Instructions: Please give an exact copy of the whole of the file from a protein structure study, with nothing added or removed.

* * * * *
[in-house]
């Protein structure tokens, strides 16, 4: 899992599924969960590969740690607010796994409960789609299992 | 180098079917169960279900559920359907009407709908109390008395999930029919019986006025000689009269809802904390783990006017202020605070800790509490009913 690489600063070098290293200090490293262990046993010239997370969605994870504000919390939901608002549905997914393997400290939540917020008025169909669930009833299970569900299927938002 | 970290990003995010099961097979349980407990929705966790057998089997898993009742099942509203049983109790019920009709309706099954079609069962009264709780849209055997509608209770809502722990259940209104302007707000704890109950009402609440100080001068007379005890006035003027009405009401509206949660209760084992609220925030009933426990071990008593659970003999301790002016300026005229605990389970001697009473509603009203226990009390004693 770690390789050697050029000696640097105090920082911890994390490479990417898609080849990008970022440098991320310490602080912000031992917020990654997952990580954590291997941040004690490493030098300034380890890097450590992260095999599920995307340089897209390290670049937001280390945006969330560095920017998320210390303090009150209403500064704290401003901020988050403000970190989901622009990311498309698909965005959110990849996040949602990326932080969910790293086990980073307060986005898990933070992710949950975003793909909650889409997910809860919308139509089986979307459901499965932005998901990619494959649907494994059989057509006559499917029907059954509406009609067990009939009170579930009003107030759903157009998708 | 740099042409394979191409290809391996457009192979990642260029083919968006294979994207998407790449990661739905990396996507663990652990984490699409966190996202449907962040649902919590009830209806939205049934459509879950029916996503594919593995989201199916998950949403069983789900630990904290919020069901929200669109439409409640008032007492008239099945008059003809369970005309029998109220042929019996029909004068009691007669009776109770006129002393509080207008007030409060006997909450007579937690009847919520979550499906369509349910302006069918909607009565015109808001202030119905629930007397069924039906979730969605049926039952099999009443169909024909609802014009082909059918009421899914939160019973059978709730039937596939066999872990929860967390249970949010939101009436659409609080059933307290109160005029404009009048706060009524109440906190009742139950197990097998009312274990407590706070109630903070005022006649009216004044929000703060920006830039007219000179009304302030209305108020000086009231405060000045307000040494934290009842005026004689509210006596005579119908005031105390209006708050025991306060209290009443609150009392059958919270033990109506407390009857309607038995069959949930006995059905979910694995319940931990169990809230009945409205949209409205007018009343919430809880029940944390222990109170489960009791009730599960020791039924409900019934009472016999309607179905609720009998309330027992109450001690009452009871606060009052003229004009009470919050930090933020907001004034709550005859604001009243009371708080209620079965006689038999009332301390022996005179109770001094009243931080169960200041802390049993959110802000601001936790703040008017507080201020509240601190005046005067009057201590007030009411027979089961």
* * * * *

[in-house]
């Protein structure tokens, strides 16, 4: 899992599924969960590969740690607010796994409960789609299992 | 180098079917169960279900559920359907009407709908109390008395999930029919019986006025000689009269809802904390783990006017202020605070800790509490009913 690489600063070098290293200090490293262990046993010239997370969605994870504000919390939901608002549905997914393997400290939540917020008025169909669930009833299970569900299927938002 | 970290990003995010099961097979349980407990929705966790057998089997898993009742099942509203049983109790019920009709309706099954079609069962009264709780849209055997509608209770809502722990259940209104302007707000704890109950009402609440100080001068007379005890006035003027009405009401509206949660209760084992609220925030009933426990071990008593659970003999301790002016300026005229605990389970001697009473509603009203226990009390004693 770690390789050697050029000696640097105090920082911890994390490479990417898609080849990008970022440098991320310490602080912000031992917020990654997952990580954590291997941040004690490493030098300034380890890097450590992260095999599920995307340089897209390290670049937001280390945006969330560095920017998320210390303090009150209403500064704290401003901020988050403000970190989901622009990311498309698909965005959110990849996040949602990326932080969910790293086990980073307060986005898990933070992710949950975003793909909650889409997910809860919308139509089986979307459901499965932005998901990619494959649907494994059989057509006559499917029907059954509406009609067990009939009170579930009003107030759903157009998708 | 740099042409394979191409290809391996457009192979990642260029083919968006294979994207998407790449990661739905990396996507663990652990984490699409966190996202449907962040649902919590009830209806939205049934459509879950029916996503594919593995989201199916998950949403069983789900630990904290919020069901929200669109439409409640008032007492008239099945008059003809369970005309029998109220042929019996029909004068009691007669009776109770006129002393509080207008007030409060006997909450007579937690009847919520979550499906369509349910302006069918909607009565015109808001202030119905629930007397069924039906979730969605049926039952099999009443169909024909609802014009082909059918009421899914939160019973059978709730039937596939066999872990929860967390249970949010939101009436659409609080059933307290109160005029404009009048706060009524109440906190009742139950197990097998009312274990407590706070109630903070005022006649009216004044929000703060920006830039007219000179009304302030209305108020000086009231405060000045307000040494934290009842005026004689509210006596005579119908005031105390209006708050025991306060209290009443609150009392059958919270033990109506407390009857309607038995069959949930006995059905979910694995319940931990169990809230009945409205949209409205007018009343919430809880029940944390222990109170489960009791009730599960020791039924409900019934009472016999309607179905609720009998309330027992109450001690009452009871606060009052003229004009009470919050930090933020907001004034709550005859604001009243009371708080209620079965006689038999009332301390022996005179109770001094009243931080169960200041802390049993959110802000601001936790703040008017507080201020509240601190005046005067009057201590007030009411027979089961």